We have recently been provided with a preview of the brave new world to come. At present, Ireland is debating whether to remove from its constitution a provision that prohibits abortion — and by all accounts the polls are tightening as the day of the referendum approaches. Amazingly enough, just as the debate began to hot up, Facebook announced that it would be running no more foreign advertisements on the topic. This, the company explained, was to protect the “integrity” of Irish democracy and to ensure that the company did not inadvertently affect the outcome — which, of course, it will have done in some way by taking this decision, just as it would have by not taking this decision.
Whether you believe Facebook’s explanation of its motives will depend on how much you trust Facebook. Either way, it seems likely that the company’s inevitably selective attempts to “stay out of elections” will grow as the years go by and the resentment increases. Will this be a good thing? I doubt it. Given the long history of top-down censorship, it seems extraordinarily unlikely that taking a razor to the conversation will yield better outcomes than would leaving it well alone. Moreover, if Zuckerberg and Co. do indeed begin to routinely abuse the power they’ve accrued, it will be for the most sordid of reasons: the desire to please the powerful. The backlash against Silicon Valley is growing unpreventably, and with it the likelihood that tech’s leading lights will be hauled into Congress to account for themselves. When they are, they’ll need friends who are willing to agree to all sorts of convenient fictions in exchange for the chance to put their thumbs on the scales.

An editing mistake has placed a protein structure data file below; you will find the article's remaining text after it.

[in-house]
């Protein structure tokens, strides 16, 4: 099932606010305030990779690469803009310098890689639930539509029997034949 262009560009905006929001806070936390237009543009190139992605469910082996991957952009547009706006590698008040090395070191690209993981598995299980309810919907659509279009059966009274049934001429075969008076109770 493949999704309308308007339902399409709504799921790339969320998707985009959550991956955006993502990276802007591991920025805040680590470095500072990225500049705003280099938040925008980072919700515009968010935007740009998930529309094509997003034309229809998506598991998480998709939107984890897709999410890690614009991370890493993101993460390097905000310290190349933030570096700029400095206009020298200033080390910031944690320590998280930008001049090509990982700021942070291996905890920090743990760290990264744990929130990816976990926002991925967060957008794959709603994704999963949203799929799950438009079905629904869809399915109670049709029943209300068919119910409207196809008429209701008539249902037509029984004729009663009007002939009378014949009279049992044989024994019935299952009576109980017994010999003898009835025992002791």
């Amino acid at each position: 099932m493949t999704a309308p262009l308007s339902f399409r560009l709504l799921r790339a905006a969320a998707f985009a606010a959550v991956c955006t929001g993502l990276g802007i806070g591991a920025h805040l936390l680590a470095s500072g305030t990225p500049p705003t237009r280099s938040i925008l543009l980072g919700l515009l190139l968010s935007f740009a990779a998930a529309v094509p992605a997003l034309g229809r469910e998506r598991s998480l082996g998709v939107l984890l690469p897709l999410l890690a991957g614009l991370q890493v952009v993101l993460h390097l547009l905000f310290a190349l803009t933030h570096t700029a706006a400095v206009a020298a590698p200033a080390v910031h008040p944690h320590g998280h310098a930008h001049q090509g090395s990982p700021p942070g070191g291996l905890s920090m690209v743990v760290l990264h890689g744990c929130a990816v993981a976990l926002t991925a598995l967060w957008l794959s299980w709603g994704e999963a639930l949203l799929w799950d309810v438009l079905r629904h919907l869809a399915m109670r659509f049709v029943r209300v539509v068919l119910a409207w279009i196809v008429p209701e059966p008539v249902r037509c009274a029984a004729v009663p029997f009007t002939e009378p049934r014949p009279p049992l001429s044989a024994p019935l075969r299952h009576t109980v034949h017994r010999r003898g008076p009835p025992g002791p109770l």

However good he might be at playing the innocent, Mark Zuckerberg knows full well that the wanton sharing of user data is not a glitch in his system, but its business model. He knows, too, that he’s not really hosting a big, messy, respectful “conversation” so much as he’s offering billions a megaphone that they wouldn’t otherwise have. As a libertarian-leaning conservative, I have no issue with that. If a free people want to exchange the chance to shout nonsense into the ether for the rapacious use of their data, so be it. But I do have a problem with the service’s leaders’ feigning surprise that that is the deal they are offering. And I have an even bigger problem with the idea that the biggest threat to the American way of life is an unfiltered Web rather than the whims of that Web’s architects and referees. How odd it would be if, in horrified response to the choices of the newly unshackled, the liberation the Internet promised eventually gave way to the birthing of a new generation of untouchable arbiters of taste.